Accessibility links

Majority of Muslim-Americans Tell Poll of Harassment Following 9-11 Attacks - 2002-05-31


A newly published opinion survey by Hamilton College and Zogby International pollsters shows that a majority of Muslim Americans have experienced anti-Muslim discrimination or knew victims of racially-motivated harassment after the September 11 terrorist attacks. The respondents also question U.S. policy toward the Middle East, which they see as biased toward Israel.

Hamilton College Sociology Professor Dennis Gilbert says three out of four Muslim-Americans responding to the survey say discrimination came mostly in the form of verbal harassment or dirty looks. "What is often involved is pushing and shoving on the streets, calling people names, having your kids threatened. One girl was told she was going to be blown up. Having people pull up in front of your house late at night shouting obscenities, things of this sort," he says.

Hamilton College graduate Shazada Amad, who also helped with the study, says she felt personally betrayed by the backlash against Muslims after September 11. Miss Amad was born and raised in New York by Pakistani Muslim parents. "At that moment it strikes you that even though you always feel that you are a part of the 'us' that just based on how you look you will be perceived as a 'them'", she says.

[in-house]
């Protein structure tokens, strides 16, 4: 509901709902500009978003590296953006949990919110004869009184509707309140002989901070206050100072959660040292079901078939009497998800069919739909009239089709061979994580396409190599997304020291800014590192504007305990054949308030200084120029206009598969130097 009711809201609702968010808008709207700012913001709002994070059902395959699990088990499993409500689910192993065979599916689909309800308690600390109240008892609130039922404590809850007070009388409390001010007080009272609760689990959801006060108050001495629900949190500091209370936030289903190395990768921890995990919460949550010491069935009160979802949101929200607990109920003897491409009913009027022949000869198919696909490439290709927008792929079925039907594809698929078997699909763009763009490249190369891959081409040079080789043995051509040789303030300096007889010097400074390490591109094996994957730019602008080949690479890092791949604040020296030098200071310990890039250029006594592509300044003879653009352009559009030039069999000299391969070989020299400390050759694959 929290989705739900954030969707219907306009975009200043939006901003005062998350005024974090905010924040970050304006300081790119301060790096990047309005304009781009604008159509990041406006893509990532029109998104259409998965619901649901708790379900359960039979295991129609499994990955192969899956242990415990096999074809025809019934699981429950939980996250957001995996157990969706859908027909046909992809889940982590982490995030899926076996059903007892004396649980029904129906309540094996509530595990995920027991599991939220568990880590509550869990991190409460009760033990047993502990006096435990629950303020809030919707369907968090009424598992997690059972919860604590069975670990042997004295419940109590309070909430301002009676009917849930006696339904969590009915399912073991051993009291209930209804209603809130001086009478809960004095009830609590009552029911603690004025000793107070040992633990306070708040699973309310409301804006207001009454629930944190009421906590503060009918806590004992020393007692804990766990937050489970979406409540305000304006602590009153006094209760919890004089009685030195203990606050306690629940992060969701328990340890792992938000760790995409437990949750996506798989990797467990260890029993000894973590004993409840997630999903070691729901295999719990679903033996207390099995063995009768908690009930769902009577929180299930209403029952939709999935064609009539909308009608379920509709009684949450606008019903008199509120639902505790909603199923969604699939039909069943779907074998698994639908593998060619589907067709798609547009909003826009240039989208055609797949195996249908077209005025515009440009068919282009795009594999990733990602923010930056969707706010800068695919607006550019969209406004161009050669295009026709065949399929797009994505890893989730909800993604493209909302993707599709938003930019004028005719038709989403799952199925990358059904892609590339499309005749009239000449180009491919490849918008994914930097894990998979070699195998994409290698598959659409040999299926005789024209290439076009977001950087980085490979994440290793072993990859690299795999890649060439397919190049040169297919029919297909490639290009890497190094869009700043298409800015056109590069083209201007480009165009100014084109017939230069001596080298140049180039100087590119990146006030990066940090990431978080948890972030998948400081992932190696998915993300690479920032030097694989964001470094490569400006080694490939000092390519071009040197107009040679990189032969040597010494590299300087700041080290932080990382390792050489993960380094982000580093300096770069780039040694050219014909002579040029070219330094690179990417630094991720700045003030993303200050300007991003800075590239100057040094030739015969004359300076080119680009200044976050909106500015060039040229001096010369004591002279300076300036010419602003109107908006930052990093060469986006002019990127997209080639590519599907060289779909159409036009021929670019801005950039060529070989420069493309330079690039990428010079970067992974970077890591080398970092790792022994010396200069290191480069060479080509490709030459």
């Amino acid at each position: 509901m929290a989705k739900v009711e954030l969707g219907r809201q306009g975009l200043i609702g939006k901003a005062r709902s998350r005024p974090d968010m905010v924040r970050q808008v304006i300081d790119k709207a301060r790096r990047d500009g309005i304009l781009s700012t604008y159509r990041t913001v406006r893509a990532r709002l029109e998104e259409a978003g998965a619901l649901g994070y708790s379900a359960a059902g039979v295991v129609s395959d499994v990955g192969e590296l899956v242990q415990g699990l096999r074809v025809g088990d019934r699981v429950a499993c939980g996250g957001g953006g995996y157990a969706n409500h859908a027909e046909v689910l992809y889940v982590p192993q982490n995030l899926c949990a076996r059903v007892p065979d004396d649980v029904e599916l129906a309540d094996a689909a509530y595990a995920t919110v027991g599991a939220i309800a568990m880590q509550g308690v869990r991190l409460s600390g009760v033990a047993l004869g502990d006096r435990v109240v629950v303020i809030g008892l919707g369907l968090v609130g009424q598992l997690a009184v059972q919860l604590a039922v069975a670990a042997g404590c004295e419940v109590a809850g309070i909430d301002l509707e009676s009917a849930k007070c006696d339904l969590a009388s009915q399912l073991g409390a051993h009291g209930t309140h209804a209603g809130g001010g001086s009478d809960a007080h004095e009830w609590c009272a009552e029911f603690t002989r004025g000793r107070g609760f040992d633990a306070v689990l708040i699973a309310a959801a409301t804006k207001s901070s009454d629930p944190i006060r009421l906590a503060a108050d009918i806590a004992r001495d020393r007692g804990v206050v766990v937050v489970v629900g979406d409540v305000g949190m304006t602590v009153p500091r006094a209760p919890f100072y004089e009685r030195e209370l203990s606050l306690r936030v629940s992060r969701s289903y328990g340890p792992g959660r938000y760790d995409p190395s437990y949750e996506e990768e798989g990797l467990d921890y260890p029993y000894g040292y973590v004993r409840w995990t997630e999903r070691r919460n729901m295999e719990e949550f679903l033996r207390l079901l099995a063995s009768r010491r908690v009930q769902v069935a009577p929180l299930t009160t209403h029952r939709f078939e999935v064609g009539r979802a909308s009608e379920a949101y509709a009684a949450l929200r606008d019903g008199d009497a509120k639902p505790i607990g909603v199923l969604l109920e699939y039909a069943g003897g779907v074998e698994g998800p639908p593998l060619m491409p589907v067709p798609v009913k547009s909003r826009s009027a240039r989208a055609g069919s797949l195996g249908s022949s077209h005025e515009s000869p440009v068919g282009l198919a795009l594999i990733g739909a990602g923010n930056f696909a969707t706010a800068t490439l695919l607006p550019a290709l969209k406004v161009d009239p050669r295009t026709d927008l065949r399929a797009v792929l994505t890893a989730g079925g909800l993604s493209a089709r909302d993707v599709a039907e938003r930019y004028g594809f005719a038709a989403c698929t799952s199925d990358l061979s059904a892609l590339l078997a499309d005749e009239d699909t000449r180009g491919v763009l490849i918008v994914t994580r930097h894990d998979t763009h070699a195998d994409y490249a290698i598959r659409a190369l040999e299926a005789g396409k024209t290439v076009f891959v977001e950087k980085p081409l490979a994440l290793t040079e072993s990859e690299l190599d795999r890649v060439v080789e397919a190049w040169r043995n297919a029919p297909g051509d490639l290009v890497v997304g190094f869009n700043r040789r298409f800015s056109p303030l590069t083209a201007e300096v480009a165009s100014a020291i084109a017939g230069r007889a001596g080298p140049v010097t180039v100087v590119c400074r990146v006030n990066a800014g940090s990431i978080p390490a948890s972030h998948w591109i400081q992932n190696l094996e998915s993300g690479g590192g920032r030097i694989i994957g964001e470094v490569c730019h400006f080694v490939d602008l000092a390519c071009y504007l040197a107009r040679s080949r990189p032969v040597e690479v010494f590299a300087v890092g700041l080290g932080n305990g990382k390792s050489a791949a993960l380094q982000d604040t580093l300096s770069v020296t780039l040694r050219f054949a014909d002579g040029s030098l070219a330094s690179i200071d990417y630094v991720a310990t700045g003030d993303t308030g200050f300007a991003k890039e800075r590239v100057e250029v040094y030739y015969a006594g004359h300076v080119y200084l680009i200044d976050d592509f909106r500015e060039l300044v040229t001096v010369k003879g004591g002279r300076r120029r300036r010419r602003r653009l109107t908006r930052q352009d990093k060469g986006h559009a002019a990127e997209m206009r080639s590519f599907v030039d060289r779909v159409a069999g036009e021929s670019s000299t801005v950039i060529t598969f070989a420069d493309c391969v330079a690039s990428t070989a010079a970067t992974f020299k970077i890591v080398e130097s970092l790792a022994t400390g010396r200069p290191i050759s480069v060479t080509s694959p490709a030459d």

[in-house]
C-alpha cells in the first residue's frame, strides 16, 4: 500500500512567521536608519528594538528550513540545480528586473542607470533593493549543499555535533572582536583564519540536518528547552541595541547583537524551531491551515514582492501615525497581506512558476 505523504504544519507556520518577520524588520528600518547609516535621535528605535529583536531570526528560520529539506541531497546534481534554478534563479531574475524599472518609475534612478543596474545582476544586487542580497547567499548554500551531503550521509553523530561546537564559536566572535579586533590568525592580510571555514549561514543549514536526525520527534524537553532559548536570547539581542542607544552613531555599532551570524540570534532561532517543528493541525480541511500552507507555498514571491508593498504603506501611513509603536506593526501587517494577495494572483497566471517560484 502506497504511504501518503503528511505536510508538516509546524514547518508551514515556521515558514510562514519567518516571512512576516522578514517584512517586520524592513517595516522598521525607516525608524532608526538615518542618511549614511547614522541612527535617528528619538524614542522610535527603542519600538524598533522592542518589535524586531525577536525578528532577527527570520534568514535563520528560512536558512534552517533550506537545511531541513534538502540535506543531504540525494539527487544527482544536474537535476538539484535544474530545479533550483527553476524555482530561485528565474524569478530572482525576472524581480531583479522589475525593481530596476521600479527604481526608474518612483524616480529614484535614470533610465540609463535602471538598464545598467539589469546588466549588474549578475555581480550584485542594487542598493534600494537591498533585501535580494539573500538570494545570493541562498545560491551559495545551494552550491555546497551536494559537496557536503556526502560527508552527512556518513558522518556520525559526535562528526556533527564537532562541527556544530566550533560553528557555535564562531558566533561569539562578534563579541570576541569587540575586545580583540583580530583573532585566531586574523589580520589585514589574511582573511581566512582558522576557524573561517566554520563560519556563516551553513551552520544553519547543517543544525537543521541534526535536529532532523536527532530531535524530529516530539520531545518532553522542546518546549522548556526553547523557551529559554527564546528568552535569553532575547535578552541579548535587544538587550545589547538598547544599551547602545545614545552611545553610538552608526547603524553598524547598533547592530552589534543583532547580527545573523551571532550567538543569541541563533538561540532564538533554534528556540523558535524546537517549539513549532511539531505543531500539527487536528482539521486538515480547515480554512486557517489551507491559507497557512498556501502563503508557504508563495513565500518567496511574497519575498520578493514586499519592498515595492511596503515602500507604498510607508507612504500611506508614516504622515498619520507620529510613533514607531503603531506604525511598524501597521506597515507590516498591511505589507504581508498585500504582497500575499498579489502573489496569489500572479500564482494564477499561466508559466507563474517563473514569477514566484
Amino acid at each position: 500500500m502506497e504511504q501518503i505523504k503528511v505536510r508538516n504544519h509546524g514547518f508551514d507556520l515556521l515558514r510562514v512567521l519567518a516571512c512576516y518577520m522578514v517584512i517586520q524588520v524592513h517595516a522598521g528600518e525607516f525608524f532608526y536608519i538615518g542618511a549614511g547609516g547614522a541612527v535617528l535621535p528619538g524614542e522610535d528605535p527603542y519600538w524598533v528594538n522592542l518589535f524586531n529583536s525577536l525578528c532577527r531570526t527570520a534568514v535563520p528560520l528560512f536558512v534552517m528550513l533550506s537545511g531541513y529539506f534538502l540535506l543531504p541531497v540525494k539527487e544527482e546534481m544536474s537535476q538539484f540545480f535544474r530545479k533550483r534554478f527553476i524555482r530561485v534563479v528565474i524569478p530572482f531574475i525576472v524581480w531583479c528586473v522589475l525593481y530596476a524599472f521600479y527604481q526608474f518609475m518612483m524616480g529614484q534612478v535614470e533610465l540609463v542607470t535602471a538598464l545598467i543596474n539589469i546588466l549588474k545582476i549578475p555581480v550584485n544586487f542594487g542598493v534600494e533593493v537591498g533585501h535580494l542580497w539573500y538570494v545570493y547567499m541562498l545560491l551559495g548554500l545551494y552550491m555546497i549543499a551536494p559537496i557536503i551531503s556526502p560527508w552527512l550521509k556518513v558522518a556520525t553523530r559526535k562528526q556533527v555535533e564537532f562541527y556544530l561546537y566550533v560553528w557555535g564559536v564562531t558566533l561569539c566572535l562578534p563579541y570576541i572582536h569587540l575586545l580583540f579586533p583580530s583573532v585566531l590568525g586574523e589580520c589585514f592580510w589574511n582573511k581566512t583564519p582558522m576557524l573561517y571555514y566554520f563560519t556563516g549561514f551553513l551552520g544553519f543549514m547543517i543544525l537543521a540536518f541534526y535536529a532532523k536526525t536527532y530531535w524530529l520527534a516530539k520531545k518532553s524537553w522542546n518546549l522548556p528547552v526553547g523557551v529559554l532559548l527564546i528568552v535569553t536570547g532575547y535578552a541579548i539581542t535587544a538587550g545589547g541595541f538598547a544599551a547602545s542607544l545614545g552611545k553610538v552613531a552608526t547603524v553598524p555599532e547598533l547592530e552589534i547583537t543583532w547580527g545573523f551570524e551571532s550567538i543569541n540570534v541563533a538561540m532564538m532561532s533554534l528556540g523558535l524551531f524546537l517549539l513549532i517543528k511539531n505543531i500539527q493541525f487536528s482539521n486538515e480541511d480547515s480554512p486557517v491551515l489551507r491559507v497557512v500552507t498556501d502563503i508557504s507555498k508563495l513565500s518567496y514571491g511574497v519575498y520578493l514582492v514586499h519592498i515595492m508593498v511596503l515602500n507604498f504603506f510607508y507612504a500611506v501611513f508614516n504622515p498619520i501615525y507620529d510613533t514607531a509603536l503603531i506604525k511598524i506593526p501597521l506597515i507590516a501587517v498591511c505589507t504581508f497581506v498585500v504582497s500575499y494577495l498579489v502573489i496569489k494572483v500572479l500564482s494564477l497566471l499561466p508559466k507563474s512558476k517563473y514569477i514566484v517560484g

Pollster Paul Jones says many of the 517 Muslim-Americans responding to the telephone survey in April were reluctant to talk. "They often asked me why I was calling them, how I got their phone number, and if a federal law enforcement agent was going to knock on their door and trying to arrest them if they gave an answer to a question that differed too far from American popular opinion," he says.

When it comes to foreign policy issues, Mr. Gilbert says the survey shows most Muslim-Americans are at odds with mainstream attitudes toward the Middle East.

Eight out of ten respondents complain of a pro-Israel tilt in the U.S. administration's attitude toward the Israeli-Palestinian conflict.

But, Mr. Gilbert says, Muslim-Americans do support the Bush administration's policy toward Iraq. "Almost half the people we talked to agree that it would be a good thing if the U.S. would try to get rid of Saddam Hussein," he says. "I found that a surprising result."

The opinion sampling shows Muslim Americans are divided over whether U.S. military actions in Afghanistan are morally justified. They are also split over the Bush administration's declared war on terrorism with many viewing it as a war on Islam too.

XS
SM
MD
LG